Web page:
The answer is timing. It turns out that mortality rates tell us something about growth and development: the higher the mortality in a population, the earlier their age at menarche and age at first reproduction. So, the higher your chances of being offed at any given moment, the more likely you are to favor reproduction over growth so you can move ahead with the whole reproductive success thing. So, constraints on time and energy affect our physiology differently, and mean we may have to make different predictions about life history transitions that are dependent on human societies. Predation or access to health care impact mortality, but so do homicide or war.
In 2011, McIntyre and Kacerosky performed a similar analysis, only this time they compared small-scale societies with industrialized ones – industrialized societies are those that are more urban, technology-driven, with greater access to modern health care, like the USA. Their analysis of small-scale societies confirmed Walker et al’s (2006) results.
But McIntyre and Kacerosky (2011) found the opposite relationship in industrialized societies: there, the later you hit menarche, the taller you were. And this makes sense if we think we can assume most industrialized populations have lower mortality than the foragers: within the industrialized pops, those who had the time and energy to grow big by holding off on menarche, did.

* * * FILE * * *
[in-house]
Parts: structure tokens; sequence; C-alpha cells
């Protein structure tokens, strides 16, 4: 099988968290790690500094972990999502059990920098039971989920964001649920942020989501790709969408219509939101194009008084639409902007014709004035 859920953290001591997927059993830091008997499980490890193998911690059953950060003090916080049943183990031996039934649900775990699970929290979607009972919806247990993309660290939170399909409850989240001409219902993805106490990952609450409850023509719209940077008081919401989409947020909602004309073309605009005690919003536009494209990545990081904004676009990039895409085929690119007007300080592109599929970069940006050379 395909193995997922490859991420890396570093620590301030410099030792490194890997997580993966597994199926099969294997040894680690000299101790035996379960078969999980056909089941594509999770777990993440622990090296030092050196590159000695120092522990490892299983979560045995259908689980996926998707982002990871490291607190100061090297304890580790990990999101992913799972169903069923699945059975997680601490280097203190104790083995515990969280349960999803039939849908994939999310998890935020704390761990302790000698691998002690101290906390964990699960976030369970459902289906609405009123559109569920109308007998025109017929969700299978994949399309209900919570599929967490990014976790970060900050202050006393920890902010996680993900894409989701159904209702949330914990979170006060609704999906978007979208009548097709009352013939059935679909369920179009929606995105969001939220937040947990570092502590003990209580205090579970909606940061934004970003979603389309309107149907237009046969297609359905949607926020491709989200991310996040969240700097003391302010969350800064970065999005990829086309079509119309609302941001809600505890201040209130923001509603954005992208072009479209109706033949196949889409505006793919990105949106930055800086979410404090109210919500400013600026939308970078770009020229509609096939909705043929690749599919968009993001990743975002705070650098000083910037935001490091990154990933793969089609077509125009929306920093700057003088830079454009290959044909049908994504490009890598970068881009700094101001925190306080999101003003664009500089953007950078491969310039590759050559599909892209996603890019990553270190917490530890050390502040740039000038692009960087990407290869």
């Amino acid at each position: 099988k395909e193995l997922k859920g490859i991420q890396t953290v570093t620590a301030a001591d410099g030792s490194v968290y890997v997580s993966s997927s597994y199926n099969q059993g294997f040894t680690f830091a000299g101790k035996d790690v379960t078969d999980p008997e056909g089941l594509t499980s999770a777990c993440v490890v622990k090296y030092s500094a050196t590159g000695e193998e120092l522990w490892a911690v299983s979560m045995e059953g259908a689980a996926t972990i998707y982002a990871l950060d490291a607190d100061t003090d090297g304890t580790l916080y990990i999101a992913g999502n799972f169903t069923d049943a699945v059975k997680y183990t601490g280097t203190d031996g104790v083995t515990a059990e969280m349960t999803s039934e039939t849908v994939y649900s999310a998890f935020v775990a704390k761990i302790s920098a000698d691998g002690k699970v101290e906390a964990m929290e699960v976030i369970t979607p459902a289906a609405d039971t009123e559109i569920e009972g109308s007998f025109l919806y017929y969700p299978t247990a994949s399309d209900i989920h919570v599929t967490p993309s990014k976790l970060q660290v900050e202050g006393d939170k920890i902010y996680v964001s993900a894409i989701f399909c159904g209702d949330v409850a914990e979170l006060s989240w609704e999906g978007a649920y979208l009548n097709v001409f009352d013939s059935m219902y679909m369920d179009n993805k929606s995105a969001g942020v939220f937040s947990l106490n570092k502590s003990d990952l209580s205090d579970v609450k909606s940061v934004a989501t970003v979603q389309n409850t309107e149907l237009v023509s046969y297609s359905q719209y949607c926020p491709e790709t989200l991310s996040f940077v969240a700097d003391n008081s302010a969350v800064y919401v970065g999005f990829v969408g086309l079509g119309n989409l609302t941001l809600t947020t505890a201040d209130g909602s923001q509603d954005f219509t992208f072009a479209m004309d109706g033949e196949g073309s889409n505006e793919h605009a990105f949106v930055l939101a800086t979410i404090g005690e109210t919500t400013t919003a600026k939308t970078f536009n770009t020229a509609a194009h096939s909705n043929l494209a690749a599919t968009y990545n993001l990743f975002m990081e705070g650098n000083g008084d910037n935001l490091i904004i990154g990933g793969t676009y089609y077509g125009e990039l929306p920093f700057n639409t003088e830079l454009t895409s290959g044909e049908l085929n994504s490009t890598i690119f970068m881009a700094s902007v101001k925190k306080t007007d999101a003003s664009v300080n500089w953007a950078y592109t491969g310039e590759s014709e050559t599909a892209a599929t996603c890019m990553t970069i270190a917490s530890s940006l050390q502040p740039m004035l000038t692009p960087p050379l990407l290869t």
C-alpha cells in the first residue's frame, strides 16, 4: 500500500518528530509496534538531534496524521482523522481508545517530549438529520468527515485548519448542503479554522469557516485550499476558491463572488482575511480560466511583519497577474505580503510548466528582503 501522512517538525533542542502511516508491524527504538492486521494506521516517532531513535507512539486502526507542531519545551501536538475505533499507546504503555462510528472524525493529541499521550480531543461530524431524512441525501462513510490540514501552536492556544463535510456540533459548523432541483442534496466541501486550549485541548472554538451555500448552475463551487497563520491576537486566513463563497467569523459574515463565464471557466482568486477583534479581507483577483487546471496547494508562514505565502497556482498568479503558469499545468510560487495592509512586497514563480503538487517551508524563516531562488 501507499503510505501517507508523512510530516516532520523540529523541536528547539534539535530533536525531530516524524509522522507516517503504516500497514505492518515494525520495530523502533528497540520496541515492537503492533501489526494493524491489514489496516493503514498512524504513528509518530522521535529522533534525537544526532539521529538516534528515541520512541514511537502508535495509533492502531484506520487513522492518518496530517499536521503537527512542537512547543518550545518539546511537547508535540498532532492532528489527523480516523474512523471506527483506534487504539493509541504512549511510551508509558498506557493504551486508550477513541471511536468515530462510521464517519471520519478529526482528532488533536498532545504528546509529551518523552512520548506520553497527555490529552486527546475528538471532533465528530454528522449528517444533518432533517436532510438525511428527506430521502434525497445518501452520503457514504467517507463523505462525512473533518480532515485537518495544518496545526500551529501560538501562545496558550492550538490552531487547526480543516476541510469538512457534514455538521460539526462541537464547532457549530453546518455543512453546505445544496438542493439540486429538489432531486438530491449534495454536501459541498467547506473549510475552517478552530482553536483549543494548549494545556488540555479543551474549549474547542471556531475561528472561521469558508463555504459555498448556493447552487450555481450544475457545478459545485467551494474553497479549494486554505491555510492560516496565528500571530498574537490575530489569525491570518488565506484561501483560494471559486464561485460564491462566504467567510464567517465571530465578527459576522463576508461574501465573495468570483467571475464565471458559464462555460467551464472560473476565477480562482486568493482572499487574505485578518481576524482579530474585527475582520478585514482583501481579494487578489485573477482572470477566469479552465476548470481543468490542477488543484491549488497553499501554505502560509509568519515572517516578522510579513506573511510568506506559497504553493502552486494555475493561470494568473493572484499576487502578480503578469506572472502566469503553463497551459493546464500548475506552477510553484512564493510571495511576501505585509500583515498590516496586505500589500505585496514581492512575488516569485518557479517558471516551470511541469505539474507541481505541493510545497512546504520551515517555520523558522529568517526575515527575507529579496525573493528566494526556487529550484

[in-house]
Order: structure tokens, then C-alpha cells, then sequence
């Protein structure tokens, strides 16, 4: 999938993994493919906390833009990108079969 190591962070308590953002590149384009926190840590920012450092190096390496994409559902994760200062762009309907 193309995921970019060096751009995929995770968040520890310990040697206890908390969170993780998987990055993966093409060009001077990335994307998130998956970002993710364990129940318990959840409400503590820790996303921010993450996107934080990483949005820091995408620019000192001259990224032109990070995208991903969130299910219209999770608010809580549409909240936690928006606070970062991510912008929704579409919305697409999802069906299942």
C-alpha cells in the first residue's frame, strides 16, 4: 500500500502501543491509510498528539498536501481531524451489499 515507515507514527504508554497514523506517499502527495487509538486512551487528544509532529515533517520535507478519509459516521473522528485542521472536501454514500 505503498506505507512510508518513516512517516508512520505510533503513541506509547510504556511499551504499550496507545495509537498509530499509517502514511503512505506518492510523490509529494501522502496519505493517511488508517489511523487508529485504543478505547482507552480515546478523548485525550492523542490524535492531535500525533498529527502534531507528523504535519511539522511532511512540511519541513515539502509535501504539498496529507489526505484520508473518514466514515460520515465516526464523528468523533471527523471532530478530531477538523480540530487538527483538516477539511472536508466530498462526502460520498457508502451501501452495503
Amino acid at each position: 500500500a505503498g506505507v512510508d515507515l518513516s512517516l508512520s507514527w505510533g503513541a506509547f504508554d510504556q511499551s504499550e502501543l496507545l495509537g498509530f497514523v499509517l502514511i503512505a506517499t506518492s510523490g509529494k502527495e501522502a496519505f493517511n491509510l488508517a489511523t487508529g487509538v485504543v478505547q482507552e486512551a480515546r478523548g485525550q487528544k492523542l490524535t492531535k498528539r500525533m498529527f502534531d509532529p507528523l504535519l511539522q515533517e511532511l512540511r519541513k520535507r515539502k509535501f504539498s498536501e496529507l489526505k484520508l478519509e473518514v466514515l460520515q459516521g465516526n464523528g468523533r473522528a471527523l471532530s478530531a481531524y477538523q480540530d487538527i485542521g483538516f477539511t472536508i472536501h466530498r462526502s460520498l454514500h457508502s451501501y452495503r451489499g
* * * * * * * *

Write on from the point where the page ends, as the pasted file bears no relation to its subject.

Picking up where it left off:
McIntyre and Kacerosky (2011) are hesitant to be full adaptationists in their paper, which I appreciate. So, they offer two hypotheses and suggestions for future testing. The first hypothesis falls in line with the life history theory described in this post, though their focus is more on parental investment than mortality. But still, environment, and access to time and energy, set life history trajectories for different populations. However they are also careful to point out a nonadaptive hypothesis: it could be that variability in stature is decreasing as heritability is increasing, meaning we are hitting up against biological constraints for size.
Genes and environment interact to produce phenotype, and this is something most people remember from high school biology. But sometimes it’s nice to peek under the hood and learn a little something about the life history mechanisms that are set into motion by this interaction. Early life events, perhaps even life events of our mothers and grandmothers, start our life history trajectories. Then tradeoffs at certain important transition periods nudge us a little further one way or another for the rest of our lives.